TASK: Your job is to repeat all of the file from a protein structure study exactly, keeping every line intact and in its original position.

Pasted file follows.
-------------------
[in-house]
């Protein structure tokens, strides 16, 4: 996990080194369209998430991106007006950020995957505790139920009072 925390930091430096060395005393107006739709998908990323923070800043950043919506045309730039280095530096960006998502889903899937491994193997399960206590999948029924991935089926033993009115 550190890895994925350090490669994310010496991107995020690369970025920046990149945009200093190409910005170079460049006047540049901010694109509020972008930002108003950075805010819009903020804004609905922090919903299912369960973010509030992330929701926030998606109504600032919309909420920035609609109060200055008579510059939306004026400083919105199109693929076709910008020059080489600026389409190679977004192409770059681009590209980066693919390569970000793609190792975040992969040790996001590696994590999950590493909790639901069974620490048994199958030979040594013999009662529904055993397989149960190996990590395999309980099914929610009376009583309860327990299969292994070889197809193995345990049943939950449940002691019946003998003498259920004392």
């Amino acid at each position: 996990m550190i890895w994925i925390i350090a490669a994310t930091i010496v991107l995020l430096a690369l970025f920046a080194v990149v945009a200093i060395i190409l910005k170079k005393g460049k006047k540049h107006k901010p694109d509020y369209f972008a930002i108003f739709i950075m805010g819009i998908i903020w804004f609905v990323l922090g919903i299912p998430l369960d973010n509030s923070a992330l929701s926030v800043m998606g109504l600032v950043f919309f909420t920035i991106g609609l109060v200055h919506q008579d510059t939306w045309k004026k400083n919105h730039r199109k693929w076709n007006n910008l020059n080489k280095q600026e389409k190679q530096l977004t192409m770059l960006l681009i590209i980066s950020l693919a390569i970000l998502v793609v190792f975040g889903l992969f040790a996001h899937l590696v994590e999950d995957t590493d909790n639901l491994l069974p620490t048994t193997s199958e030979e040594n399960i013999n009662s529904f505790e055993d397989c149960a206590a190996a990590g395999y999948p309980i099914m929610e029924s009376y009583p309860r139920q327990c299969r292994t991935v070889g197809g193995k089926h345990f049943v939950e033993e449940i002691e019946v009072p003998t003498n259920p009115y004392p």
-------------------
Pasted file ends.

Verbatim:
[in-house]
């Protein structure tokens, strides 16, 4: 996990080194369209998430991106007006950020995957505790139920009072 925390930091430096060395005393107006739709998908990323923070800043950043919506045309730039280095530096960006998502889903899937491994193997399960206590999948029924991935089926033993009115 550190890895994925350090490669994310010496991107995020690369970025920046990149945009200093190409910005170079460049006047540049901010694109509020972008930002108003950075805010819009903020804004609905922090919903299912369960973010509030992330929701926030998606109504600032919309909420920035609609109060200055008579510059939306004026400083919105199109693929076709910008020059080489600026389409190679977004192409770059681009590209980066693919390569970000793609190792975040992969040790996001590696994590999950590493909790639901069974620490048994199958030979040594013999009662529904055993397989149960190996990590395999309980099914929610009376009583309860327990299969292994070889197809193995345990049943939950449940002691019946003998003498259920004392």
């Amino acid at each position: 996990m550190i890895w994925i925390i350090a490669a994310t930091i010496v991107l995020l430096a690369l970025f920046a080194v990149v945009a200093i060395i190409l910005k170079k005393g460049k006047k540049h107006k901010p694109d509020y369209f972008a930002i108003f739709i950075m805010g819009i998908i903020w804004f609905v990323l922090g919903i299912p998430l369960d973010n509030s923070a992330l929701s926030v800043m998606g109504l600032v950043f919309f909420t920035i991106g609609l109060v200055h919506q008579d510059t939306w045309k004026k400083n919105h730039r199109k693929w076709n007006n910008l020059n080489k280095q600026e389409k190679q530096l977004t192409m770059l960006l681009i590209i980066s950020l693919a390569i970000l998502v793609v190792f975040g889903l992969f040790a996001h899937l590696v994590e999950d995957t590493d909790n639901l491994l069974p620490t048994t193997s199958e030979e040594n399960i013999n009662s529904f505790e055993d397989c149960a206590a190996a990590g395999y999948p309980i099914m929610e029924s009376y009583p309860r139920q327990c299969r292994t991935v070889g197809g193995k089926h345990f049943v939950e033993e449940i002691e019946v009072p003998t003498n259920p009115y004392p």